Water, a necessity of life and yet we take it for granted.

Ever since I was in Barcelona, Spain in 1992, I have thought about my water consumption. In a country like Spain water is a precious resource and they do all they can to use it wisely. At the residence where I stayed in Spain, there was a sign over the toilet that read: “If it’s yellow let it mellow, if it’s brown flush it down!” That’s how serious water conservation was.

In preparation for going to Thailand, water has been weighing on my mind, especially since I work for a concrete company. We use a lot of water every day, on Friday alone I used over 5000 litres of water just for making concrete. That’s not to mention the water that I used to drink and wash my truck. All of that water was clean, clear drinking water.

At home is no different, we use water for our toilets, baths, showers, and cooking. Per capita each Canadian uses 350 litres of water per day. That’s nine times more water the in the United Kingdom. The sad fact is that 80% of the water we use is literally flushed down the drain.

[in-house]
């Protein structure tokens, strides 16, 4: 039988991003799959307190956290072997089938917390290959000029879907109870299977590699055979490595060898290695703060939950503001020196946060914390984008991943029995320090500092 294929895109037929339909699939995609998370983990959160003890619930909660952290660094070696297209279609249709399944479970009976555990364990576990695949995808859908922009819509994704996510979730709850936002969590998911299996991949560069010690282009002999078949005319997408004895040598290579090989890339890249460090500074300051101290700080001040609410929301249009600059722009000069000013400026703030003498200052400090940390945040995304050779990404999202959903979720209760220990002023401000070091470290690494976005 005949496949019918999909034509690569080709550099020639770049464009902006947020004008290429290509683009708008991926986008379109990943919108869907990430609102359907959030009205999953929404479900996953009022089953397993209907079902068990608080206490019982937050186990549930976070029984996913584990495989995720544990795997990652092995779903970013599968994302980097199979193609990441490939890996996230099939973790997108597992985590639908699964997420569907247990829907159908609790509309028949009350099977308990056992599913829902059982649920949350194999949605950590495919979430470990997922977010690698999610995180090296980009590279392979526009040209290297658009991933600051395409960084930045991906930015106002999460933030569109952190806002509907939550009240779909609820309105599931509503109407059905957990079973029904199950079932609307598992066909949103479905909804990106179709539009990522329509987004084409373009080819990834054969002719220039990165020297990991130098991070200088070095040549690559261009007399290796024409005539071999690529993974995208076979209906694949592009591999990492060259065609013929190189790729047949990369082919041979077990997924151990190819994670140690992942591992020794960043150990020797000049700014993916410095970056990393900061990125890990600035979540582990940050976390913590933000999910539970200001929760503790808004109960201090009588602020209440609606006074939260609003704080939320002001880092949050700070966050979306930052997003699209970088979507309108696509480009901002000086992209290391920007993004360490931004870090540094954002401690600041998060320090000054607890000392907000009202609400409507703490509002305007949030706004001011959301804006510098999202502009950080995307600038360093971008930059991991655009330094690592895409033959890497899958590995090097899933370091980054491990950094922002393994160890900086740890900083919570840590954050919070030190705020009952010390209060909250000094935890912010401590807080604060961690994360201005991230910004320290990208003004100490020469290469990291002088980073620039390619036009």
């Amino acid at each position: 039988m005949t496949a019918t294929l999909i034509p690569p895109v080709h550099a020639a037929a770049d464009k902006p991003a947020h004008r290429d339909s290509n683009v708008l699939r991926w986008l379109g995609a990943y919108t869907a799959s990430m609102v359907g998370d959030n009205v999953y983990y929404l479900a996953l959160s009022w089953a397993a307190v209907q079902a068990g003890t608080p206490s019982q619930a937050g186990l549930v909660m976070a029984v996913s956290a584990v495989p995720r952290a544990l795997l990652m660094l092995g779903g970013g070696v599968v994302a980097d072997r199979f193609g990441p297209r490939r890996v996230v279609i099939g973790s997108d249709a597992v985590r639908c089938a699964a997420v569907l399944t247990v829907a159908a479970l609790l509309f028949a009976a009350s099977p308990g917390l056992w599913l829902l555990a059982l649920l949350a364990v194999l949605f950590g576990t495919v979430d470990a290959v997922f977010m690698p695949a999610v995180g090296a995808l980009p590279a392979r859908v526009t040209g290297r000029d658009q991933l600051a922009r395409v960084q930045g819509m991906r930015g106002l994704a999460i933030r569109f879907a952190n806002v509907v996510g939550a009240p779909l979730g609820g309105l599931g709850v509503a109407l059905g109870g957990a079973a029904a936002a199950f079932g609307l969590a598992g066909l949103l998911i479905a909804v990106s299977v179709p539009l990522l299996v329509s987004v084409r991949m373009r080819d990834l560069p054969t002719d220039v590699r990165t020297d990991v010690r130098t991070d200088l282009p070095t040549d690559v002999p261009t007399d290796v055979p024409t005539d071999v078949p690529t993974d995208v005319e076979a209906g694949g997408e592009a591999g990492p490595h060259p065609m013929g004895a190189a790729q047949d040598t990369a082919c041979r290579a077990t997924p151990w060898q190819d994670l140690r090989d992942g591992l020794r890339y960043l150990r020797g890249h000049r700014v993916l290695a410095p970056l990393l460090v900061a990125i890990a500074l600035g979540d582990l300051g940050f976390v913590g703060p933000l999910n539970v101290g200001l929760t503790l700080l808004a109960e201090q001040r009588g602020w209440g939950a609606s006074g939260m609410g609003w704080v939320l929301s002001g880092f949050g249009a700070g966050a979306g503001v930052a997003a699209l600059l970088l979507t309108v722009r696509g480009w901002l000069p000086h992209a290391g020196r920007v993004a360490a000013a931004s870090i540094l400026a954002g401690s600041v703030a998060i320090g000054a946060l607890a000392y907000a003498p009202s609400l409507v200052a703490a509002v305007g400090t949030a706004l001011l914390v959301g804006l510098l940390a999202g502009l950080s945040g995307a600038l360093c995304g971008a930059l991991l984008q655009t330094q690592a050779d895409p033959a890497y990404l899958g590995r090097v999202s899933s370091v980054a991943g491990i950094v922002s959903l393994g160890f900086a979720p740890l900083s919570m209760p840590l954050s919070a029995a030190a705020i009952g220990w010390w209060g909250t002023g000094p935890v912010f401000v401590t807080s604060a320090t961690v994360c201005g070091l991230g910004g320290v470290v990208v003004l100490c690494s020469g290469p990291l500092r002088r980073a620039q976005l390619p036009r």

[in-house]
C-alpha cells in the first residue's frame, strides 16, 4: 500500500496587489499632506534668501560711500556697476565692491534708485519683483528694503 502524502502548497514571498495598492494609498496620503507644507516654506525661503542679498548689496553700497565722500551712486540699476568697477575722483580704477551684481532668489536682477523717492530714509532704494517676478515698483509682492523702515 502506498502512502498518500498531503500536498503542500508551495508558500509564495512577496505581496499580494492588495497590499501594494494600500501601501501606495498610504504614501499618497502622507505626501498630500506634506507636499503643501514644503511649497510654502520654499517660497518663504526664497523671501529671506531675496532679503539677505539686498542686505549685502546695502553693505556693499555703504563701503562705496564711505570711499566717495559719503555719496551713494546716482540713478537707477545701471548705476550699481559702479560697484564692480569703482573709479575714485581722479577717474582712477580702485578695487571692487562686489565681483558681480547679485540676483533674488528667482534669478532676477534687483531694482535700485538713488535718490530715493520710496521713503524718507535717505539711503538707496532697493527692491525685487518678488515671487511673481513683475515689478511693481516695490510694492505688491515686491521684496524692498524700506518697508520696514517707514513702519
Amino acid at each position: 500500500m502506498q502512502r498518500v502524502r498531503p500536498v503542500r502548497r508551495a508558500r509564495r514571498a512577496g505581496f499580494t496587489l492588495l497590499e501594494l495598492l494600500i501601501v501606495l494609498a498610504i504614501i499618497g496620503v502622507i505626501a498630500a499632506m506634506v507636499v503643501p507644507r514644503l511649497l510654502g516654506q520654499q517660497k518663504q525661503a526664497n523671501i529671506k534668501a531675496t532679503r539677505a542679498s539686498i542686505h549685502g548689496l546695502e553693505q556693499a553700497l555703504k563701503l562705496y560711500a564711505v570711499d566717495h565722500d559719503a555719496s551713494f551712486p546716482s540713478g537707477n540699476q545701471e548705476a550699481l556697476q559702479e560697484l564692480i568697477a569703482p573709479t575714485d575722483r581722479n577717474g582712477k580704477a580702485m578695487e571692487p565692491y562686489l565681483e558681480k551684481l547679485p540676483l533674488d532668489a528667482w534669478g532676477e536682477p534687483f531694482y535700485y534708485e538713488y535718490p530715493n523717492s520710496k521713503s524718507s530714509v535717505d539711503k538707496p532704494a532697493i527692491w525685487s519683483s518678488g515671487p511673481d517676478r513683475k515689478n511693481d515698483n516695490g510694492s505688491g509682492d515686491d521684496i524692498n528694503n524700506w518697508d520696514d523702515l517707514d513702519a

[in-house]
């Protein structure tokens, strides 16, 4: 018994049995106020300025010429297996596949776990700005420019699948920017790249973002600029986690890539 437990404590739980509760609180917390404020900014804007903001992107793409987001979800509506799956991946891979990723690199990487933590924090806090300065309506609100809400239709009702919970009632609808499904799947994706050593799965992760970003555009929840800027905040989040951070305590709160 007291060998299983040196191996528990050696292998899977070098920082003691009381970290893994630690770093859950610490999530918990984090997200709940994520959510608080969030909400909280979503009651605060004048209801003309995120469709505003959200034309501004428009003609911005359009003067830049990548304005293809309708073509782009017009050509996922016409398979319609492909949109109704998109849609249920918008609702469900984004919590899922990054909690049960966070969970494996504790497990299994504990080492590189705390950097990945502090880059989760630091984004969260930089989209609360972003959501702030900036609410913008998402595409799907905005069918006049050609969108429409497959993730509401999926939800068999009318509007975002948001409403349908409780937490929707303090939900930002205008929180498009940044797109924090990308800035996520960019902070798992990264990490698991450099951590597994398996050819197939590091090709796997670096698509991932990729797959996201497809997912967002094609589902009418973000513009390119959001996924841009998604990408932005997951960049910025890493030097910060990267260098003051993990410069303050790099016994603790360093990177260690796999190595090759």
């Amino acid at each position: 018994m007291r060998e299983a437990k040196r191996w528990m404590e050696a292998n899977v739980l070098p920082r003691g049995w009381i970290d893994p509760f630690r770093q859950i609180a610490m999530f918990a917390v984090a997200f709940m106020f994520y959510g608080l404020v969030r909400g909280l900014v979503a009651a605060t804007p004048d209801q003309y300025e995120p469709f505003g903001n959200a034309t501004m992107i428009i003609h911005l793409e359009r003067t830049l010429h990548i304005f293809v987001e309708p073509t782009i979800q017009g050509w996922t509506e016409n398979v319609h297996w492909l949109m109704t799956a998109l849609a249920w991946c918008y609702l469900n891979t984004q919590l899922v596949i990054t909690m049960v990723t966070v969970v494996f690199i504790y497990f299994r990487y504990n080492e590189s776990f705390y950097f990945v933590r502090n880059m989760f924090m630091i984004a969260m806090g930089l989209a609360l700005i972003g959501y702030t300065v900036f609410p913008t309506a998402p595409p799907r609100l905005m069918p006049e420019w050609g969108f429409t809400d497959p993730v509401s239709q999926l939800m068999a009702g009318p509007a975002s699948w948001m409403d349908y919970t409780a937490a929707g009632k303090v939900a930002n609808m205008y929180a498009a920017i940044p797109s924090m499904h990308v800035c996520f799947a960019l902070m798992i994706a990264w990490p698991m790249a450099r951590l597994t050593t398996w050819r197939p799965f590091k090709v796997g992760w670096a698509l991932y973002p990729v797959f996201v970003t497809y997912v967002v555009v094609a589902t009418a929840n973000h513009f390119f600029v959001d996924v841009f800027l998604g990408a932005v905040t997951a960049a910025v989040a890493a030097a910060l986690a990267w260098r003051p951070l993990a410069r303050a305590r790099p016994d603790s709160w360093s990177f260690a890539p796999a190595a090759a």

Water in Thailand is no different. The the major cities water is available through the municipal systems, and can be used for washing, but generally not for drinking. Bottled water is the norm. This is not true for rural Thailand. In rural Thailand access to clean, healthy drinking water is not the norm. Water is accessed differently in different areas, for instance through wells reservoirs and other means.

In Thailand Simone and I will have the ability to help install and maintain water purifications systems for migrant schools. These water systems will help hundreds of students have access to clean, healthy drinking water.

What are they drinking now? Some of the schools have access to municipal water, but that water is not clean as it is in Canada. Because of the poor water quality, schools are forced to buy water to use for cooking and drinking. Buying water can cost as much as $300 per month for one school.

Thanks to Imagine Thailand these migrant schools will have the ability to provide clean water to the students and also have the possibility to sell some of that water to adjacent villages. Over and above the clean water for students the money save by not having to buy water, the migrant schools will be able to pay another teacher, or buy extra supplies or food for the students.

Were looking forward to being able to practically help the migrant schools provide clean water to the school children and to the others in the surrounding area.